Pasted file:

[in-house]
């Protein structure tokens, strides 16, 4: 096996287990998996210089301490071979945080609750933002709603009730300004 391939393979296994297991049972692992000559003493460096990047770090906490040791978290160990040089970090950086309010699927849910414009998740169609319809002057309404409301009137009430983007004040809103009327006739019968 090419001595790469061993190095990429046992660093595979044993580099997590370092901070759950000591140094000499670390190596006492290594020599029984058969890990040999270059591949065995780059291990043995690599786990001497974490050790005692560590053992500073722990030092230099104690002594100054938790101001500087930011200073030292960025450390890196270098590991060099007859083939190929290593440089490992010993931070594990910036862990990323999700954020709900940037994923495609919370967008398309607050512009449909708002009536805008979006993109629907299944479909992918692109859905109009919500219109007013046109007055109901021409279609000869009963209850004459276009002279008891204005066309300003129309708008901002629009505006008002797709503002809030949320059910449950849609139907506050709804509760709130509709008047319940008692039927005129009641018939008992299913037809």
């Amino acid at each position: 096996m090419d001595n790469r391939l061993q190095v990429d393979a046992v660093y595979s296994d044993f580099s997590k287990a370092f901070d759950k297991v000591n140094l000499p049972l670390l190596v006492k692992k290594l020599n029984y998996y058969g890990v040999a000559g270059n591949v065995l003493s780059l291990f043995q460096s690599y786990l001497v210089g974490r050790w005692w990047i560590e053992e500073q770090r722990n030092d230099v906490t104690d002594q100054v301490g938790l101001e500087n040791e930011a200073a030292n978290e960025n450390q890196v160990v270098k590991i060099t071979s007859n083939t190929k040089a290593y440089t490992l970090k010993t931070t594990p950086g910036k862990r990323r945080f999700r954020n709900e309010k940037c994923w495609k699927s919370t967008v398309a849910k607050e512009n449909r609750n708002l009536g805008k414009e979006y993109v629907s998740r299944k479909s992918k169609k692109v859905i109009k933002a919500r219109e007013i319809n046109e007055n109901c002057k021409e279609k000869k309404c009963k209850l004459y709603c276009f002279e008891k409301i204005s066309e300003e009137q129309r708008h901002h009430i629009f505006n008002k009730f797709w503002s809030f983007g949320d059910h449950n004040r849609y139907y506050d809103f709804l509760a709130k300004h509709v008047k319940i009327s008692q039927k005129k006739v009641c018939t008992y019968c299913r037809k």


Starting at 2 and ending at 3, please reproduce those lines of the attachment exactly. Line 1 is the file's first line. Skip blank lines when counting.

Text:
């Protein structure tokens, strides 16, 4: 096996287990998996210089301490071979945080609750933002709603009730300004 391939393979296994297991049972692992000559003493460096990047770090906490040791978290160990040089970090950086309010699927849910414009998740169609319809002057309404409301009137009430983007004040809103009327006739019968 090419001595790469061993190095990429046992660093595979044993580099997590370092901070759950000591140094000499670390190596006492290594020599029984058969890990040999270059591949065995780059291990043995690599786990001497974490050790005692560590053992500073722990030092230099104690002594100054938790101001500087930011200073030292960025450390890196270098590991060099007859083939190929290593440089490992010993931070594990910036862990990323999700954020709900940037994923495609919370967008398309607050512009449909708002009536805008979006993109629907299944479909992918692109859905109009919500219109007013046109007055109901021409279609000869009963209850004459276009002279008891204005066309300003129309708008901002629009505006008002797709503002809030949320059910449950849609139907506050709804509760709130509709008047319940008692039927005129009641018939008992299913037809």
């Amino acid at each position: 096996m090419d001595n790469r391939l061993q190095v990429d393979a046992v660093y595979s296994d044993f580099s997590k287990a370092f901070d759950k297991v000591n140094l000499p049972l670390l190596v006492k692992k290594l020599n029984y998996y058969g890990v040999a000559g270059n591949v065995l003493s780059l291990f043995q460096s690599y786990l001497v210089g974490r050790w005692w990047i560590e053992e500073q770090r722990n030092d230099v906490t104690d002594q100054v301490g938790l101001e500087n040791e930011a200073a030292n978290e960025n450390q890196v160990v270098k590991i060099t071979s007859n083939t190929k040089a290593y440089t490992l970090k010993t931070t594990p950086g910036k862990r990323r945080f999700r954020n709900e309010k940037c994923w495609k699927s919370t967008v398309a849910k607050e512009n449909r609750n708002l009536g805008k414009e979006y993109v629907s998740r299944k479909s992918k169609k692109v859905i109009k933002a919500r219109e007013i319809n046109e007055n109901c002057k021409e279609k000869k309404c009963k209850l004459y709603c276009f002279e008891k409301i204005s066309e300003e009137q129309r708008h901002h009430i629009f505006n008002k009730f797709w503002s809030f983007g949320d059910h449950n004040r849609y139907y506050d809103f709804l509760a709130k300004h509709v008047k319940i009327s008692q039927k005129k006739v009641c018939t008992y019968c299913r037809k």